Another bellwether was Michigan's 11th District, where Democrat Haley Stevens beat Republican Lena Epstein for the open seat.
In South Carolina, Democrat Joe Cunningham defeated Republican Katie Arrington in the 1st District. The seat is currently held by Rep. Mark Sanford (R), but Arrington upset Sanford in the primary earlier this year.
And in California, where Democrats targeted more than a half-dozen incumbent GOP House members, their efforts paid off in at least one of them. Long-term Rep. Dana Rohrabacher (R) appeared to be narrowly defeated by Harley Rouda.
GOP in 'stronger position' than predicted
Republicans mourning the loss of the chamber can take solace in results for the Senate, where many of the most vulnerable Democrats fell. This includes Heitkamp, the party's staunchest defender of oil and gas. Rep. Kevin Cramer (R) defeated her handily, 55 percent to 45 percent.
In a press release, Heitkamp said that serving as North Dakota's senator "has been the highest honor of my life — because every day when I wake up, I'm thinking about how I can fight for rural America."
Even before those results came in, any Democratic hopes had already evaporated as Republican businessman Mike Braun vaporized incumbent Sen. Joe Donnelly in Indiana. Braun was ahead by more than 10 points when the race was called.
No state was a bigger disappointment for Democrats and greens than Florida, where Gov. Rick Scott (R) beat Nelson, while DeSantis edged out Gillum. Issues of water pollution dominated the race, fed by the algal blooms that coated the state this summer.
"Republicans stand in a stronger position than nearly anyone predicted," said Republican National Committee Chairwoman Ronna McDaniel in a statement.
It could have been even worse. In West Virginia, which has become one of the most conservative states in the nation, Manchin easily won re-election against Attorney General Patrick Morrisey (R).
An ally of coal and an outlier in the party on issues of environmental protection, Manchin walked a fine line to his third term in office, hammering Morrisey on health care, while voting to confirm Supreme Court Justice Brett Kavanaugh.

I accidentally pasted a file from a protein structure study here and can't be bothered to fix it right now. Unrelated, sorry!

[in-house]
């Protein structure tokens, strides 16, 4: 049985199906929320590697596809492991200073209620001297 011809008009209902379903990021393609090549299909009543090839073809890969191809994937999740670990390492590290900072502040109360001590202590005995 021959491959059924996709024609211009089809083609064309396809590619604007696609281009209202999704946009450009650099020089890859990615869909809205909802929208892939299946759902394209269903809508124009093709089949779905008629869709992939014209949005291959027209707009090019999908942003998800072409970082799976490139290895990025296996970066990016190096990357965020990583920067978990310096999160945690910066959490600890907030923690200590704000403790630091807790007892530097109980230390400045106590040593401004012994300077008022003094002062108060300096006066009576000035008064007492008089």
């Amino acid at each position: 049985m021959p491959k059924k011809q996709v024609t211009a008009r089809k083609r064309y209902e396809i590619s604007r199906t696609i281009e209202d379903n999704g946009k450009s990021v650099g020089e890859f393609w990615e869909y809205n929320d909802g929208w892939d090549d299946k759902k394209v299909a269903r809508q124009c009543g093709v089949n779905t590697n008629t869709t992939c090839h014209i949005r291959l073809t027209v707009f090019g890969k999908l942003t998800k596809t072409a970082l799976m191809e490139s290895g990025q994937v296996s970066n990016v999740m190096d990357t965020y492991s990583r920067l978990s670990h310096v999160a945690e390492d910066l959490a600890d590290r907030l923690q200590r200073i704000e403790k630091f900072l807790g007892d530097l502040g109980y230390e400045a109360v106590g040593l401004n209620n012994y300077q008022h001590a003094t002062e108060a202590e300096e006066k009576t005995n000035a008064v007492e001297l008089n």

Democratic Rust Belt, Midwest gains
Even as red-state Democratic senators fell, Democrats can claim an overall good night in the Midwest and Rust Belt, areas that Trump carried in 2016. Pennsylvania and Minnesota stayed blue, while Illinois, Michigan and Wisconsin flipped.
Democrats had tried to defeat Republican Gov. Scott Walker in the Badger State three times before but failed. Last night, Democrat Tony Evers bested Walker by about 31,000 votes.
Republican Mike DeWine in Ohio did beat Democrat Richard Cordray, keeping the state in GOP control.
The Rust Belt and Great Lakes states were vital battlegrounds in 2016 — and will be again in two years — but Democratic incumbent Sens. Sherrod Brown in Ohio, Bob Casey in Pennsylvania, Tammy Baldwin in Wisconsin and Debbie Stabenow in Michigan were never in real danger Tuesday night.
The party also picked up a surprising win in Kansas, where Democrat Laura Kelly beat Secretary of State Kris Kobach, an ally of Trump.
While overshadowed by the congressional developments, the gubernatorial results will have far-reaching implications. All the candidates elected will have a hand in House redistricting after the 2020 census.
In all, environmental groups picked up most of their targeted races, flipping the Maine governorship blue, while Gov. Kate Brown held on in Oregon.
Rep. Jared Polis (D) defeated Republican Walker Stapleton for Colorado's governorship, while Rep. Michelle Lujan Grisham (D) beat Rep. Steve Pearce (R) in the New Mexico gubernatorial contest. Both Pearce and Stapleton were heavily funded by the energy industry. In Nevada's gubernatorial race, Democrat Steve Sisolak defeated Republican Adam Laxalt with 49 percent of the vote.
In tandem with state groups, LCV spent more than $30 million on gubernatorial races and state elections. In September, LCV announced that a record 1,400 candidates were running on platforms backing 100 percent clean energy by 2050. These included gubernatorial contenders Polis, Brown, Evers, J.B. Pritzker in Illinois and Gretchen Whitmer in Michigan.